The second event, Feminist Technological Connections: Centering Migrant and Rural Women, invited speakers and other participants to think broadly about technology, data, and innovation, and how they are and can be used to reach people with specific needs and end gender-based violence.

Antonia Kirkland represented the Global Campaign for Equal Nationality Rights which is a coalition of organisations that are working to change laws so that women can pass on citizenship to their children. She noted that technology has made communication possible, particularly during lockdowns when it was not possible to convene in person.

Importantly, she noted that technology has been a tool to keep momentum going. This was a clear indication that technology is not the central tool or aspect of the Global Campaign for Equal Nationality Rights’ work.

Laura Williams, from Global Rights for Women, shared some of the experiences the organisation has had, particularly over the past three years, as it conducted research in several countries. She emphasised the importance of being flexible, and not being limited to a particular tool or platform as assumptions about a place and a group of people can be incorrect and circumstances can completely change what may have been previously considered to be irrefutably true.

As an example, she mentioned a research project that was designed to be door-to-door, but the COVID-19 pandemic made it impossible, so the team had to find a different way to get it done. Switching from door-to-door to telephone meant that researchers would lose the ability to read body language, observe changes in the environment that impact safety, and anticipate or identify the need to adjust.

New systems had to be developed rather quickly, understanding that simply moving from in-person to online would not solve the initial problem and would actually present new challenges.

Salote Soqo, from Unitarian Universalist Service Committee, brought the perspective of a funder. She made the connection between the social justice work partners are doing and the importance of technology and innovation in creating access to rights. She specifically referenced Article 19 of the Universal Declaration of Human Rights which is on freedom of expression. She noted that freedom of expression is linked to the right to communicate.

This means people to be able to participate in events and access online tools and conversations, and this is not limited to provision of devices, but the infrastructure that makes their use possible. She then connected this to the need for renewable energy to ensure that people have electricity, that it is not detrimental to the environment, and that it does not put an additional financial burden on people.

Angela Sanaa Paswa, from Maasai Mara Wildlife Conservancies Association, spoke about the specific needs of indigenous people and those in rural communities. She said that what we may consider low-tech is not automatically accessible in rural communities.

The use of a telephone may seem basic and like a guaranteed way to be in contact, but there are still people without phones. Her points were heavily underscored by multiple African women in the room who said devices are not enough. People need the resources to get and to maintain data connectivity and to pay their electricity bills. One woman emphasised that women, taking care of households and having limited income, cannot choose to purchase a data package when the same amount of money could provide several meals.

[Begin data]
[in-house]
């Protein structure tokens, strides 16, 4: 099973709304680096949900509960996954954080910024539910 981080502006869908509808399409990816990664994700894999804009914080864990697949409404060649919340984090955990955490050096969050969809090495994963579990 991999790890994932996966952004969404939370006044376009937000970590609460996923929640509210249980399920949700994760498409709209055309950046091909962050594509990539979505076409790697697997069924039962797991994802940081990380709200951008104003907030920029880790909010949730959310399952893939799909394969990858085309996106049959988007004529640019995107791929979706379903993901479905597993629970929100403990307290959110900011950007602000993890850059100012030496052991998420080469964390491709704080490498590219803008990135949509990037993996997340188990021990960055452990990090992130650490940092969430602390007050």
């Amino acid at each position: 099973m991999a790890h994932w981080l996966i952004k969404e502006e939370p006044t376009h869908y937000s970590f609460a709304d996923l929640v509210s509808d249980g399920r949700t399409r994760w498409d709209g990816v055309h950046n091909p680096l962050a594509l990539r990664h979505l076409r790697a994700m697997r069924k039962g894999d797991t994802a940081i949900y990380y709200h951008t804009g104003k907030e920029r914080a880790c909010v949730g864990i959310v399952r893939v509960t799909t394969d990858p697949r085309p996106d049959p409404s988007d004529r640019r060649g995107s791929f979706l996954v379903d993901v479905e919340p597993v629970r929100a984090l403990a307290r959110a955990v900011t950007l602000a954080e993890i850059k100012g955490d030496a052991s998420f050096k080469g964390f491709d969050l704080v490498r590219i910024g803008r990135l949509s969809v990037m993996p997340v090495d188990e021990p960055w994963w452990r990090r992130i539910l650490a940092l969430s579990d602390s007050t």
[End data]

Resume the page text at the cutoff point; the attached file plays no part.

People attending the sessions contributed to the conversation with enthusiasm. They noted the importance and the impact of storytelling. Storytelling is tradition, it is method, and it is data. It is a way of sharing and gathering information, and must be recognised as a powerful tool for change.

Overall, the events by Equality Bahamas pushed back against the assumption that technology is synonymous with devices and internet connections and challenged the idea that technology as most people understand today is, in and of itself, (exclusively) a solution.

This limited understanding of technology also creates barriers and can widen gaps between people, leaving those situations of vulnerability worse off than they were before.

Other events at CSW67 looked at the technological solutions, the issue of technology-enabled gender-based violence, and the gap in access to technology based on factors including and not limited to gender. It was interesting to see the different ways that organisations and communities approached the theme and defined technology. There is definitely space for us to interrogate what we consider to be technology and how we are preparing for further technological advancement, especially at this time when artificial intelligence is gaining more traction, and very quickly.

When government representatives talk about CSW, they often refer exclusively to the meeting at the UN Headquarters in New York. Sometimes they reference the side events. It is important to remember that civil society is a part of the session, there is tremendous value in the spaces created for and through parallel events, and the spaces outside of headquarters contribute to the agitation within those walls to have a strong document at the conclusion.

The agreed conclusions are sure to be quite different from the zero draft. The document should be available in the coming days, and we will have a new tool for gender equality advocacy.

Bahous said: “This year’s Agreed Conclusions are game-changing and bring forward our vision of a more equal and connected world for women and girls in all their diversity. It is our job, as we leave here today, to translate them into reality.”